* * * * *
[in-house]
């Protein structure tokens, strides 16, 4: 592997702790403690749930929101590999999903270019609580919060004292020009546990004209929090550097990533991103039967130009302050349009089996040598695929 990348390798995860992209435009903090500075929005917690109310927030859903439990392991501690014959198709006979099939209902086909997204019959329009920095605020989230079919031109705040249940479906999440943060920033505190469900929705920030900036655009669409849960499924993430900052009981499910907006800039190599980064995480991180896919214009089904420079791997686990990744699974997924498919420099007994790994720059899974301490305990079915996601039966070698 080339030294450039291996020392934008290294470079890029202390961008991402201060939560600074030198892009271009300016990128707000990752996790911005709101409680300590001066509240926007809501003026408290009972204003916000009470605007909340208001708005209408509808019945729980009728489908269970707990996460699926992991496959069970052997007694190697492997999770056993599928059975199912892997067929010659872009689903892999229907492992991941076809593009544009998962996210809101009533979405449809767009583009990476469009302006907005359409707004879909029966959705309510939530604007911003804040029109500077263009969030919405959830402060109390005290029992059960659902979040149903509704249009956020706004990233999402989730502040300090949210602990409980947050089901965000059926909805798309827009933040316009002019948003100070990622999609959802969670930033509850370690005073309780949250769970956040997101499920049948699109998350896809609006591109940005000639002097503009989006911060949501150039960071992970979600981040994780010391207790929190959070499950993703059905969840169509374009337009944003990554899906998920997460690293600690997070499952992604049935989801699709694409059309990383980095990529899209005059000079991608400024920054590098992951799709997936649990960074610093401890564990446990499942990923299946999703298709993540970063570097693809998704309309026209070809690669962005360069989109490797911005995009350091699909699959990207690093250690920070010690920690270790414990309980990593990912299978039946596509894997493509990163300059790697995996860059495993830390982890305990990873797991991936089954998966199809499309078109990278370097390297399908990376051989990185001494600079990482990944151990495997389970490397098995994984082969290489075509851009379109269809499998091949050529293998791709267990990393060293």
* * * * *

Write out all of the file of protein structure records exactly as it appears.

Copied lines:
[in-house]
């Protein structure tokens, strides 16, 4: 592997702790403690749930929101590999999903270019609580919060004292020009546990004209929090550097990533991103039967130009302050349009089996040598695929 990348390798995860992209435009903090500075929005917690109310927030859903439990392991501690014959198709006979099939209902086909997204019959329009920095605020989230079919031109705040249940479906999440943060920033505190469900929705920030900036655009669409849960499924993430900052009981499910907006800039190599980064995480991180896919214009089904420079791997686990990744699974997924498919420099007994790994720059899974301490305990079915996601039966070698 080339030294450039291996020392934008290294470079890029202390961008991402201060939560600074030198892009271009300016990128707000990752996790911005709101409680300590001066509240926007809501003026408290009972204003916000009470605007909340208001708005209408509808019945729980009728489908269970707990996460699926992991496959069970052997007694190697492997999770056993599928059975199912892997067929010659872009689903892999229907492992991941076809593009544009998962996210809101009533979405449809767009583009990476469009302006907005359409707004879909029966959705309510939530604007911003804040029109500077263009969030919405959830402060109390005290029992059960659902979040149903509704249009956020706004990233999402989730502040300090949210602990409980947050089901965000059926909805798309827009933040316009002019948003100070990622999609959802969670930033509850370690005073309780949250769970956040997101499920049948699109998350896809609006591109940005000639002097503009989006911060949501150039960071992970979600981040994780010391207790929190959070499950993703059905969840169509374009337009944003990554899906998920997460690293600690997070499952992604049935989801699709694409059309990383980095990529899209005059000079991608400024920054590098992951799709997936649990960074610093401890564990446990499942990923299946999703298709993540970063570097693809998704309309026209070809690669962005360069989109490797911005995009350091699909699959990207690093250690920070010690920690270790414990309980990593990912299978039946596509894997493509990163300059790697995996860059495993830390982890305990990873797991991936089954998966199809499309078109990278370097390297399908990376051989990185001494600079990482990944151990495997389970490397098995994984082969290489075509851009379109269809499998091949050529293998791709267990990393060293």